Thats right, I can potentially more than tripple my bandwidth allowance by saving up all the large downloads until the last day of the billing month.

I tested out this theory a couple months ago and managed to download 36GB in one day. The only reason this stopped was because I ran out of things to download and I was not at home at the time 🙂

ADSL usage screenshot

New Zealand Parliamentary Streaming Site Hacked

Source: http://www.stuff.co.nz/dominion-post/politics/4145506/Hacker-hits-House-site

The New Zealand parliament TV on demand website inthehouse.co.nz was hacked over the weekend. At 8am this morning this is what the website looked like:

When I saw this, it reminded me of the time where a clients website I managed running oscommerce got hacked. A similar although different author claimed the credit. I actually kept a copy of it.

Kind of scary when the database is full of credit card numbers! There is only so much you can do though when you are using a PHP based content management system. Here is a handful of things that you can do if you are using an open source community based application.

  1. Sign up to the mailing list to hear about issues fast
  2. Run updates and apply patches as soon as possible
  3. Ensure that you have set up permissions on your scripts and directories correctly
  4. Password protect the admin directory (and rename it if possible)
  5. Use file monitoring scripts to detect hacker activity (see http://www.oscommerce.com/community/contributions,4441)

1D Clustering Problem

I have been given a large amount of anomaly annotations that goes along with a set of internet trace data.

Here is a quick scatter plot I whipped up to get an overall idea amount and spread of data that I am dealing with.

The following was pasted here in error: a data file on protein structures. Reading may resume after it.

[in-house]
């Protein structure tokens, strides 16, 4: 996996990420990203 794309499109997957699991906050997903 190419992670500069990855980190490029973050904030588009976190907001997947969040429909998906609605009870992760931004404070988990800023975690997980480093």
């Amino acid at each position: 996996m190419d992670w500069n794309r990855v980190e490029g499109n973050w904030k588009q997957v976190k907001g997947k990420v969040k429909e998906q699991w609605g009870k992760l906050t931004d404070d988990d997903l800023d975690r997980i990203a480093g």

Each of the ticks of the yaxis correspond to a snort id (see http://www.snortid.com). Time is along the xaxis and covers just under 2 minutes.

It is not appropriate here to display all of this data as event icons on top of the graph. This is only showing 2 minutes of data and the ability to zoom out to view days worth at a time is also required.

In order to effectively visualise this I am going to have to look into 1-dimensional clustering algorithms. This would allow for events which occur with small amounts of relative variation to be aggregated into one graph event summary.

Now, there are quite different cluster patterns for each of the snort ID’s so I am not sure how successful I am going to be.

Sparklines using Flot

A friend from university sent me a link to a article about ‘sparklines’. As the article title states, sparklines are intense, simple, word-sized graphics.

The article:
http://www.edwardtufte.com/bboard/q-and-a-fetch-msg?msg_id=0001OR

This visualisation style fits in well with one of the projects I am working with that displays a 2D matrix of latencies between national servers. Currently it displays a single latency value (the mean RTT) inside each cell. It would be nice if a sparkline could be placed in each of the cells to give a summary of the last two hours of latency data.

The current system in place makes use of the Flot graphing library for producing graphs so I thought I would give sparklines a go using that.

It turned out to be rather straightforward. Here is the final result:

What I did:

  1. Turned off the grid – gets rid of all borders, grid lines, ticks and tick labels.
  2. Made a series with one data point equal to the last datapoint of the main series – a trick to colour the last point red.
  3. Set the max x axis option to 1 unit more than the max datapoint – stops the red point from getting cut off.
  4. Draw the graph with the options and series.